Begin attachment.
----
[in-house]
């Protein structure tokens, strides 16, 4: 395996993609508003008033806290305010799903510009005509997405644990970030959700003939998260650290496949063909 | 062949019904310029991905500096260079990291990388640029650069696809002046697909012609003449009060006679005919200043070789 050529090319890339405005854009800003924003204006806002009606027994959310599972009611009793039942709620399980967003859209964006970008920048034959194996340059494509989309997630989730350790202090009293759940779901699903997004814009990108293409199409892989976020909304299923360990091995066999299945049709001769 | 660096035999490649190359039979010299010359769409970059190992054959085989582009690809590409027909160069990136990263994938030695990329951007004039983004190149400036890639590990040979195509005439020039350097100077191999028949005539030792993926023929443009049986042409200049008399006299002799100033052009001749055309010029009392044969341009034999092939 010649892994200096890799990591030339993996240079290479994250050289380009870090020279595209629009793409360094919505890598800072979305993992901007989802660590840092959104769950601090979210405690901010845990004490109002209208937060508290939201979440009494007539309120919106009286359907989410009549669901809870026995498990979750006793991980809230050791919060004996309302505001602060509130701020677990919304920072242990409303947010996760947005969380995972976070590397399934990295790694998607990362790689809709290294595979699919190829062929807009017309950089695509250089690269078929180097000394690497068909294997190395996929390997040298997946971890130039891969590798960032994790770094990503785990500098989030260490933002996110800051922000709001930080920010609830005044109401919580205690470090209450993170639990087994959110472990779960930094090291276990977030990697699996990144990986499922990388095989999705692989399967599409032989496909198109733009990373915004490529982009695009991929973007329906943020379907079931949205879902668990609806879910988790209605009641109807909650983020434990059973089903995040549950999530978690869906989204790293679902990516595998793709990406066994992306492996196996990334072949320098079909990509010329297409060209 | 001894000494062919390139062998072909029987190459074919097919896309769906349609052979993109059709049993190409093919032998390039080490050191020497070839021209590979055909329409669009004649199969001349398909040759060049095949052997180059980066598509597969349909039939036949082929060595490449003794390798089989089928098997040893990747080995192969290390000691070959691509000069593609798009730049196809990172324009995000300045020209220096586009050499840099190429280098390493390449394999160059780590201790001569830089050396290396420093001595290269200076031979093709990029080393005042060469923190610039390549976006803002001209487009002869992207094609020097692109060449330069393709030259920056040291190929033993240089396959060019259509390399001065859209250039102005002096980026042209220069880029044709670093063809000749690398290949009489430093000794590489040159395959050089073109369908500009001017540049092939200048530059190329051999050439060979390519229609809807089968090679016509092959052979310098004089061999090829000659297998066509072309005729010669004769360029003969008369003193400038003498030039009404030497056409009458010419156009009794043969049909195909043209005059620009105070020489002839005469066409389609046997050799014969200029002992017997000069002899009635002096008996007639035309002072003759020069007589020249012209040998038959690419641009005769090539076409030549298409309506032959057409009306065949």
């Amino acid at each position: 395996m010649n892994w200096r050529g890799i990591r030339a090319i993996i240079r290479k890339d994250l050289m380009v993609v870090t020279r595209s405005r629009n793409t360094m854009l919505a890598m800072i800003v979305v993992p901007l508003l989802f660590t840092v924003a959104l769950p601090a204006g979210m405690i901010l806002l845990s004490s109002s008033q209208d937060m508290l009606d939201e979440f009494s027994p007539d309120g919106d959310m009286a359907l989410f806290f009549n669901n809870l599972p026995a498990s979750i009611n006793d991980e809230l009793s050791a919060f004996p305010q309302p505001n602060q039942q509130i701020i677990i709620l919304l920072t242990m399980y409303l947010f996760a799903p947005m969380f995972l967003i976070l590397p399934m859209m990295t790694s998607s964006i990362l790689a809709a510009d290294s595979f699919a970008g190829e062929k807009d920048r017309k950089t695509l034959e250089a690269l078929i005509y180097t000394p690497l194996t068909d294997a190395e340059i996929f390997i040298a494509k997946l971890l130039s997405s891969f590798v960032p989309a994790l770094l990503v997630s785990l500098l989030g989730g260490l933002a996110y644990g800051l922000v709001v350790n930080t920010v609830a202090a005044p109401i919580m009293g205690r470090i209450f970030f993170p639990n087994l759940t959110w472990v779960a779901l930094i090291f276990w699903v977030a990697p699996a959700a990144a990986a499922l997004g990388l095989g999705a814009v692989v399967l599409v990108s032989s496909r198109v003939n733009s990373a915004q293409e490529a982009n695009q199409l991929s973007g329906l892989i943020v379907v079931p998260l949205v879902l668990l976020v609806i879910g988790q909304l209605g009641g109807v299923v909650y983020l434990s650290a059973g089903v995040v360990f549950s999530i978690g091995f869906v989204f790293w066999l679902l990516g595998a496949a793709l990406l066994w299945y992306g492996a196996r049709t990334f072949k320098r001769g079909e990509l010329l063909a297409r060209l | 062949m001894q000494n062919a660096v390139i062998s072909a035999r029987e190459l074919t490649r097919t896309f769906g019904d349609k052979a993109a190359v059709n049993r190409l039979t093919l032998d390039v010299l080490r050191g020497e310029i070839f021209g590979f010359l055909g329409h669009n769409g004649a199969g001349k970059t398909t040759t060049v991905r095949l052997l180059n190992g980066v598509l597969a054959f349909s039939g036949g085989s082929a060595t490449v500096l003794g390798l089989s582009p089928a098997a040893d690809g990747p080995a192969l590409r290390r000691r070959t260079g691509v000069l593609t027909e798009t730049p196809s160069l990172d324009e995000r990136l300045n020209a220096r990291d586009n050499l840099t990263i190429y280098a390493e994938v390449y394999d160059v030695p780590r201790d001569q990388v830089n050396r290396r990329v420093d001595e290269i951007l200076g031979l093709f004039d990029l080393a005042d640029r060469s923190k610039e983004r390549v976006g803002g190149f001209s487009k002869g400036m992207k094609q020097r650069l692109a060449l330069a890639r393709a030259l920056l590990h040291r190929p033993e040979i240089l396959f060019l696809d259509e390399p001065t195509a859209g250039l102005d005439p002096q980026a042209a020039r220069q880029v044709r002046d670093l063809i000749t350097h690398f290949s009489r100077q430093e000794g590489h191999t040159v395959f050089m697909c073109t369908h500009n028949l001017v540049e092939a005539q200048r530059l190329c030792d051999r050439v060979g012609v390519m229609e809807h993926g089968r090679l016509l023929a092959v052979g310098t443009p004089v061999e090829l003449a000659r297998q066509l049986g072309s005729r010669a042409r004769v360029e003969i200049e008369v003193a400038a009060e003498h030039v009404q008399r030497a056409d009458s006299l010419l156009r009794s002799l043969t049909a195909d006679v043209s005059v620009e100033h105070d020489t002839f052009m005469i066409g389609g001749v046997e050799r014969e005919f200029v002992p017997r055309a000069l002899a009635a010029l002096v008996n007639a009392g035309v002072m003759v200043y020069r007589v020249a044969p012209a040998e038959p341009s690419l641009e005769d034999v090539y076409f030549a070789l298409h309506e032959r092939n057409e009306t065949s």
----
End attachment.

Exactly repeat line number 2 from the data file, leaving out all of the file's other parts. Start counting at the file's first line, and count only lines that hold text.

């Protein structure tokens, strides 16, 4: 395996993609508003008033806290305010799903510009005509997405644990970030959700003939998260650290496949063909 | 062949019904310029991905500096260079990291990388640029650069696809002046697909012609003449009060006679005919200043070789 050529090319890339405005854009800003924003204006806002009606027994959310599972009611009793039942709620399980967003859209964006970008920048034959194996340059494509989309997630989730350790202090009293759940779901699903997004814009990108293409199409892989976020909304299923360990091995066999299945049709001769 | 660096035999490649190359039979010299010359769409970059190992054959085989582009690809590409027909160069990136990263994938030695990329951007004039983004190149400036890639590990040979195509005439020039350097100077191999028949005539030792993926023929443009049986042409200049008399006299002799100033052009001749055309010029009392044969341009034999092939 010649892994200096890799990591030339993996240079290479994250050289380009870090020279595209629009793409360094919505890598800072979305993992901007989802660590840092959104769950601090979210405690901010845990004490109002209208937060508290939201979440009494007539309120919106009286359907989410009549669901809870026995498990979750006793991980809230050791919060004996309302505001602060509130701020677990919304920072242990409303947010996760947005969380995972976070590397399934990295790694998607990362790689809709290294595979699919190829062929807009017309950089695509250089690269078929180097000394690497068909294997190395996929390997040298997946971890130039891969590798960032994790770094990503785990500098989030260490933002996110800051922000709001930080920010609830005044109401919580205690470090209450993170639990087994959110472990779960930094090291276990977030990697699996990144990986499922990388095989999705692989399967599409032989496909198109733009990373915004490529982009695009991929973007329906943020379907079931949205879902668990609806879910988790209605009641109807909650983020434990059973089903995040549950999530978690869906989204790293679902990516595998793709990406066994992306492996196996990334072949320098079909990509010329297409060209 | 001894000494062919390139062998072909029987190459074919097919896309769906349609052979993109059709049993190409093919032998390039080490050191020497070839021209590979055909329409669009004649199969001349398909040759060049095949052997180059980066598509597969349909039939036949082929060595490449003794390798089989089928098997040893990747080995192969290390000691070959691509000069593609798009730049196809990172324009995000300045020209220096586009050499840099190429280098390493390449394999160059780590201790001569830089050396290396420093001595290269200076031979093709990029080393005042060469923190610039390549976006803002001209487009002869992207094609020097692109060449330069393709030259920056040291190929033993240089396959060019259509390399001065859209250039102005002096980026042209220069880029044709670093063809000749690398290949009489430093000794590489040159395959050089073109369908500009001017540049092939200048530059190329051999050439060979390519229609809807089968090679016509092959052979310098004089061999090829000659297998066509072309005729010669004769360029003969008369003193400038003498030039009404030497056409009458010419156009009794043969049909195909043209005059620009105070020489002839005469066409389609046997050799014969200029002992017997000069002899009635002096008996007639035309002072003759020069007589020249012209040998038959690419641009005769090539076409030549298409309506032959057409009306065949």